Lauren currently leads the Data, Advanced Analytics and Insights team at Lloyds Banking Group. Helping improve business performance through data-led decisions, Lauren actively encourages her team to positively disrupt, continually rediscover, and innovate with their skills and capabilities - championing new ideas and technologies to bring true long-term value.
If I was to be ticking boxes on a survey, I’m a white British catholic woman with non-visible disabilities who identifies as pansexual. I think because my DEI identities are non-visible, a lot of my experience (particularly when I was younger), was linked to not mentioning it, for fear of it affecting me in a negative way. These fears were mostly due to my childhood and being bullied/what you’d hear in terms of language or stories about people being treated differently for who they were. It did however have, I believe, a very positive influence in that it made me compassionate and empathetic, and determined to treat people equitably and with kindness, even when not faced with the same.
I had other members of my family who had disabilities, but back then chronic health issues weren’t really viewed in that way... There was much more of an emphasis on being visible. I think the same to a certain extent with sexuality: it was still quite binary in a way when I was younger, for those not educated. Bisexuality, which was what I identified as from a young age before realising I align to pan, was ostracised from both communities as being greedy or unsure. For me, it was always about the person, not their gender or identity. I had gay family members who were accepted, but also language also that wasn’t always inclusive. Referring to partners as their “friend” and so forth.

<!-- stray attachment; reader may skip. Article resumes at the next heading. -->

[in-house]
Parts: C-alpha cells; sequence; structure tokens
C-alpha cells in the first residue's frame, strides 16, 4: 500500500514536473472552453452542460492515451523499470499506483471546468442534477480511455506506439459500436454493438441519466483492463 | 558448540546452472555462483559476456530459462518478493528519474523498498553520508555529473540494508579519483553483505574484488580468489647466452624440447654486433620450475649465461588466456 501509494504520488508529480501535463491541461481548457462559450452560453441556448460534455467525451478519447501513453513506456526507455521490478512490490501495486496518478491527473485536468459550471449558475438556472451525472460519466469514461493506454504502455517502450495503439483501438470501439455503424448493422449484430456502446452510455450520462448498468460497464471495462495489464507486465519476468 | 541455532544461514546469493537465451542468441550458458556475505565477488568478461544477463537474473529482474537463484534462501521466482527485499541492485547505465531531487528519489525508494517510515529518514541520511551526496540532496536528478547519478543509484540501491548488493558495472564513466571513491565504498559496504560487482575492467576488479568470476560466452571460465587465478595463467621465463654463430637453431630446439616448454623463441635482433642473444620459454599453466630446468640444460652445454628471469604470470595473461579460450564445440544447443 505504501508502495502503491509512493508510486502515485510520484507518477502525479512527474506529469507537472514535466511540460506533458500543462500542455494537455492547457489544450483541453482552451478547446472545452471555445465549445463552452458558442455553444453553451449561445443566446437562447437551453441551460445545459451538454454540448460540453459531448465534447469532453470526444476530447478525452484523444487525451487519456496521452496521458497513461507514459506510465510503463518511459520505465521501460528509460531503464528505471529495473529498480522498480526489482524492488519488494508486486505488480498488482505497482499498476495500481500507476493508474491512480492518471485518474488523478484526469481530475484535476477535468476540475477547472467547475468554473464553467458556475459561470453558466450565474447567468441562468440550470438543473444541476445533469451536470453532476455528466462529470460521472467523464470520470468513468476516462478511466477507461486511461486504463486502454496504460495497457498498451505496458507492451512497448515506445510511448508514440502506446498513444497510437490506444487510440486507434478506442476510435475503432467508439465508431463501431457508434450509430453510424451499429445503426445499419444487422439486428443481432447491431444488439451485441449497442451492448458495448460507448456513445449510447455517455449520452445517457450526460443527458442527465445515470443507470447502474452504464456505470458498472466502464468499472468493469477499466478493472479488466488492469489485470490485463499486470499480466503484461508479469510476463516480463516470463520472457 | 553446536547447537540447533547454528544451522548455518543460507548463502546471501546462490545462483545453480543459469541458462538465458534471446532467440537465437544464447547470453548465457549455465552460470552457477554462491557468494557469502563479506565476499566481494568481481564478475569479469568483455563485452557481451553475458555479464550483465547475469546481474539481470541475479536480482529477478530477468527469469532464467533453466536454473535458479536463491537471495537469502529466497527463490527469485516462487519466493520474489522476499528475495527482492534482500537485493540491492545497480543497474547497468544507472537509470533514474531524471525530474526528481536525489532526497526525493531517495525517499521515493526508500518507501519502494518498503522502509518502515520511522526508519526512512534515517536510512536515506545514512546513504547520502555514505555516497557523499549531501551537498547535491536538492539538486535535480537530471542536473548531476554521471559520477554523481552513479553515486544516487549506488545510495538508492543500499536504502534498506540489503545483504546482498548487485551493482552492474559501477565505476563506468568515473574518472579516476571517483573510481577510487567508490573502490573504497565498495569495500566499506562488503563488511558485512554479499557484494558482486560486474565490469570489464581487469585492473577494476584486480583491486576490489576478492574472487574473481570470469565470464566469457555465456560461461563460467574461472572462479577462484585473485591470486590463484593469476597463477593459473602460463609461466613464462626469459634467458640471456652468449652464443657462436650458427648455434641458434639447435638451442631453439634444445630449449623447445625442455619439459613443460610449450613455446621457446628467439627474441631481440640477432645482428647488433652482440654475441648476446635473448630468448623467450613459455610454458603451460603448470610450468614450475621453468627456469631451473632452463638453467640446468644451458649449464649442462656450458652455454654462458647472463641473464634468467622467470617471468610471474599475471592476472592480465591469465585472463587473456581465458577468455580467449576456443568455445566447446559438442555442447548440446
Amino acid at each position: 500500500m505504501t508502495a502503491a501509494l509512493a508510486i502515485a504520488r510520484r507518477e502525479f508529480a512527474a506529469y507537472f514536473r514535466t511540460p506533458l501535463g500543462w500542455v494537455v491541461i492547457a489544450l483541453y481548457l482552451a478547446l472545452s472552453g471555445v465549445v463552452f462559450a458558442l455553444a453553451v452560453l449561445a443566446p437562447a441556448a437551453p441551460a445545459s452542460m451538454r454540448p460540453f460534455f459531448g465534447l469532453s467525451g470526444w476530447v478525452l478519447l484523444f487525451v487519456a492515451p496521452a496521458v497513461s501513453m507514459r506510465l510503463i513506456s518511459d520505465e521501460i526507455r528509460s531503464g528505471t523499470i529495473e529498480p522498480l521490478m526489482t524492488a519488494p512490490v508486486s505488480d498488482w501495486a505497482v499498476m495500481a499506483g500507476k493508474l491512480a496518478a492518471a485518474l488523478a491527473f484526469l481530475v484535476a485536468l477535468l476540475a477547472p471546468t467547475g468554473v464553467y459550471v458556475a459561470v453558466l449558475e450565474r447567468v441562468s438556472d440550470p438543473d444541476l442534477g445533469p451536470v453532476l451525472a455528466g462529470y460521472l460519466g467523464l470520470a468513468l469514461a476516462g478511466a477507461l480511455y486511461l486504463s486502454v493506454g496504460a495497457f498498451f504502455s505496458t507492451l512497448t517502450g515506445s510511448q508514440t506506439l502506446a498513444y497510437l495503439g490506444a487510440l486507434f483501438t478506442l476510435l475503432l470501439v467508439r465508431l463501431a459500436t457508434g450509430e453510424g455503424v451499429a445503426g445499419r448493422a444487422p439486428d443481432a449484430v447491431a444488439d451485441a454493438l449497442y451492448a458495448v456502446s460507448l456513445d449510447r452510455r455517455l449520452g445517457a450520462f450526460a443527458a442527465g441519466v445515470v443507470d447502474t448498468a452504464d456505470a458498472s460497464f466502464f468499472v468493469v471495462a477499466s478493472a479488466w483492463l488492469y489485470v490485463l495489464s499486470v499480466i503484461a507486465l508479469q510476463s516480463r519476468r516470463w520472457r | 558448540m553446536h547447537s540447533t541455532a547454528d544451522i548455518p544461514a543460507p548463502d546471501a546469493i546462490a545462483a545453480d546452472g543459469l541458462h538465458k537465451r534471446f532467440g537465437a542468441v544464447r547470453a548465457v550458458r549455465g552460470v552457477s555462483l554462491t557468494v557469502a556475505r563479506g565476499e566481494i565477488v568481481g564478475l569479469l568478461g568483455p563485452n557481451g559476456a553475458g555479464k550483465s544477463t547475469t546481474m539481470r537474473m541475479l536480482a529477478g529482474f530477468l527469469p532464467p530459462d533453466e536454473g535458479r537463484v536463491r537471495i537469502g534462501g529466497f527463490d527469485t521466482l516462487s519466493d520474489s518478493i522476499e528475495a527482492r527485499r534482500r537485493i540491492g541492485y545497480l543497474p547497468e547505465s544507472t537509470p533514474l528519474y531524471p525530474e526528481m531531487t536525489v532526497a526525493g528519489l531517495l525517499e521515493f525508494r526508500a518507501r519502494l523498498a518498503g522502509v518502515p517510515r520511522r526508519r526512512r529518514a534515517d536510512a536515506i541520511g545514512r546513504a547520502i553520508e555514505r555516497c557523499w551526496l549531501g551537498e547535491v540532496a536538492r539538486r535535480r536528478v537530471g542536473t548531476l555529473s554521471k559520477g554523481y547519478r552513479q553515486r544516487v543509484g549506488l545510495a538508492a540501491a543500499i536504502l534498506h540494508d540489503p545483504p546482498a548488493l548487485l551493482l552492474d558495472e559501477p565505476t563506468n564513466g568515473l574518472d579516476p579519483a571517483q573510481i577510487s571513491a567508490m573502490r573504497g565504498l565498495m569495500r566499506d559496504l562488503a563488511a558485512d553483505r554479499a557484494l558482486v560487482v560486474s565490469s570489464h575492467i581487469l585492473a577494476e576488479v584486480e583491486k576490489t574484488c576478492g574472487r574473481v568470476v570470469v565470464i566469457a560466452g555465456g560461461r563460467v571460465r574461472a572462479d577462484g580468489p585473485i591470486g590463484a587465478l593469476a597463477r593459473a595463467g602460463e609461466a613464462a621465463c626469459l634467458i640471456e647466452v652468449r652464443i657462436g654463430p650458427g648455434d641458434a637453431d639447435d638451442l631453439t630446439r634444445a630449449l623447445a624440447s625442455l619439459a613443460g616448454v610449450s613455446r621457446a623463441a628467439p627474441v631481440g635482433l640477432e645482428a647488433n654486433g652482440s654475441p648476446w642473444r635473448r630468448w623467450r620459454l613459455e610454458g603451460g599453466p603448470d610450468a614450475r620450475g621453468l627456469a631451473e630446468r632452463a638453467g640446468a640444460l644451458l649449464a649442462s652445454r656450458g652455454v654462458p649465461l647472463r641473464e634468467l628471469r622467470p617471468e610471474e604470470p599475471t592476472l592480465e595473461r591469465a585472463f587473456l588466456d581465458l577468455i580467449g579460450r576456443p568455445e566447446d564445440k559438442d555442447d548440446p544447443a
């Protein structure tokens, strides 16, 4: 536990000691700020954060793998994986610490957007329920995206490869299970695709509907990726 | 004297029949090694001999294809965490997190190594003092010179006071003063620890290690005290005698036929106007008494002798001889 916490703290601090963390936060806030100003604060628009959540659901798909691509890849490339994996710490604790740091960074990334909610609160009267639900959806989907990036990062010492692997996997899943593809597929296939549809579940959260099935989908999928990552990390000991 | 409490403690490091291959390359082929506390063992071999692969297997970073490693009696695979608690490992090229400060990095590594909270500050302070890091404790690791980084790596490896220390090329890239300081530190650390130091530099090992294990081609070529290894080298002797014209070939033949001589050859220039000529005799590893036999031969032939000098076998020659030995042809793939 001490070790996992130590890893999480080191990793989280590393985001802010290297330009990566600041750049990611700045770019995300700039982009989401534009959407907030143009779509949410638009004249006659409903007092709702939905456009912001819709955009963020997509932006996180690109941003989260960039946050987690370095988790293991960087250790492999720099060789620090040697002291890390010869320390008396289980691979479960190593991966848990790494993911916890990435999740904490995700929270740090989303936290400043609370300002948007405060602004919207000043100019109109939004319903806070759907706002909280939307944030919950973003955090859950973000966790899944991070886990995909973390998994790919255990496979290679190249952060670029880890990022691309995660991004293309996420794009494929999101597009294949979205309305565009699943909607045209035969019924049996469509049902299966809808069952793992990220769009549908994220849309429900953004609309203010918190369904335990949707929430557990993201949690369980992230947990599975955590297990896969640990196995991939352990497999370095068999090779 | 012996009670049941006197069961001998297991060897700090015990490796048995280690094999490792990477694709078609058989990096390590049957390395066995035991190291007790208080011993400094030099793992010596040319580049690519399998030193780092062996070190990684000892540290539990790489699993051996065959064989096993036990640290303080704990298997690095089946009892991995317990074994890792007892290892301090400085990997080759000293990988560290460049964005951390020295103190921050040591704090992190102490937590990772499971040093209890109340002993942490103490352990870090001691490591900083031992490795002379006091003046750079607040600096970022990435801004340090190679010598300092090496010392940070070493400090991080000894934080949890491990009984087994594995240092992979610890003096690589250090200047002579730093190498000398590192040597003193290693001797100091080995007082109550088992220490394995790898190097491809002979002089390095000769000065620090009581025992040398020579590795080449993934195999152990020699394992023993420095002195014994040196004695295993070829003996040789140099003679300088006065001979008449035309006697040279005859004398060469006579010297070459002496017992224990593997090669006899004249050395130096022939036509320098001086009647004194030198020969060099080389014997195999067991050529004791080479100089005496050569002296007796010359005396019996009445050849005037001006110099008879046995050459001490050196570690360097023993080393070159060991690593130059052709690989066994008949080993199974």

I think I was my own biggest obstacle. It’s not that I’ve ever been ashamed of who I was - I’ve always disclosed it since I was in my teens. But because it’s not visible or self-presenting I was never really open about it either. Again, language came into play, always using gender neutral terms like partner. I’m pretty private, so my work and private life rarely interact. I don’t think I realised at the time that I was purposefully hiding that part of my life.
Educate yourself and be open. Educate because the world moves at pace, and you need to move with it. If you get it wrong, own that mistake and learn from it.
Be open, because the more open you are the more you will attract people wanting the same. There are a lot of buzzwords and terms used, but real psychological safety comes from leaders putting themselves out there, being authentic and at times that means being vulnerable. I cannot tell you how many conversations I have had that wouldn’t have happened unless I’d opened up about myself first. People for the most part want to be able to be themselves - it just doesn't always feel like work is a place you can be. We can only change that by talking and treating people as individuals as everyone’s story is different. Invest in personal storytelling and consider how to incorporate storytelling into DEI strategies. It really does help.
Invest in job attractiveness, and by that I mean the processes and policies you have in place (or if you don’t, put in place) to make your team, roles and company the most inclusive place to be. Put inclusivity at the heart of every policy and procedure you have, it shouldn’t be an afterthought or selective.
I think we have some great networks in Lloyds, that put on a number of personal development programmes. Those have been life changing for me; we do a lot of DEI focused training which is just fantastic and makes such a big difference for those in groups, but also education of others.
· Switchboard LGBT+ Helpline | 0300 330 0630 10am-10pmevery day | https://switchboard.lgbt/
· MindOut| Lesbian, Gay, Bisexual, Trans & QueerMental Health Service | Online chat service providing confidential informationand support | https://www.mindout.org.uk/
· LGBT Foundation | Wellbeing Hub: mental wellbeingtools and resources for LGBTQ people based on the Five Ways to Wellbeing | https://lgbt.foundation/coronavirus/wellbeing